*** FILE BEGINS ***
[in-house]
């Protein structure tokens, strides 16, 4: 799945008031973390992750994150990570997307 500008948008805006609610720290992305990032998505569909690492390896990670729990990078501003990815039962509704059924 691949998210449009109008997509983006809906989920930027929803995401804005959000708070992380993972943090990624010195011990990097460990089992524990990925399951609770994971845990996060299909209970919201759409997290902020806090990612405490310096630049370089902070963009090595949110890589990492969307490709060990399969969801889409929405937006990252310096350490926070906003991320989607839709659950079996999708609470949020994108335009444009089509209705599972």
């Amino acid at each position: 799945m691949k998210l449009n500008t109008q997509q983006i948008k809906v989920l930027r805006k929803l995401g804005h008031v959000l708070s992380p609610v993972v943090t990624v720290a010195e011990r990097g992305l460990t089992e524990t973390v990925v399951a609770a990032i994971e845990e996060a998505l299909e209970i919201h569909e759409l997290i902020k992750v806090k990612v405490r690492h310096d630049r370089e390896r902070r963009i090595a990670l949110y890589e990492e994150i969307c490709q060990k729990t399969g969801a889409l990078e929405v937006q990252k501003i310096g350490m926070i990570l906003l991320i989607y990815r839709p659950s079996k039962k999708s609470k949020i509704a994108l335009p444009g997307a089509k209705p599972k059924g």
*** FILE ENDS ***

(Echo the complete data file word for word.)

[in-house]
């Protein structure tokens, strides 16, 4: 799945008031973390992750994150990570997307 500008948008805006609610720290992305990032998505569909690492390896990670729990990078501003990815039962509704059924 691949998210449009109008997509983006809906989920930027929803995401804005959000708070992380993972943090990624010195011990990097460990089992524990990925399951609770994971845990996060299909209970919201759409997290902020806090990612405490310096630049370089902070963009090595949110890589990492969307490709060990399969969801889409929405937006990252310096350490926070906003991320989607839709659950079996999708609470949020994108335009444009089509209705599972």
């Amino acid at each position: 799945m691949k998210l449009n500008t109008q997509q983006i948008k809906v989920l930027r805006k929803l995401g804005h008031v959000l708070s992380p609610v993972v943090t990624v720290a010195e011990r990097g992305l460990t089992e524990t973390v990925v399951a609770a990032i994971e845990e996060a998505l299909e209970i919201h569909e759409l997290i902020k992750v806090k990612v405490r690492h310096d630049r370089e390896r902070r963009i090595a990670l949110y890589e990492e994150i969307c490709q060990k729990t399969g969801a889409l990078e929405v937006q990252k501003i310096g350490m926070i990570l906003l991320i989607y990815r839709p659950s079996k039962k999708s609470k949020i509704a994108l335009p444009g997307a089509k209705p599972k059924g």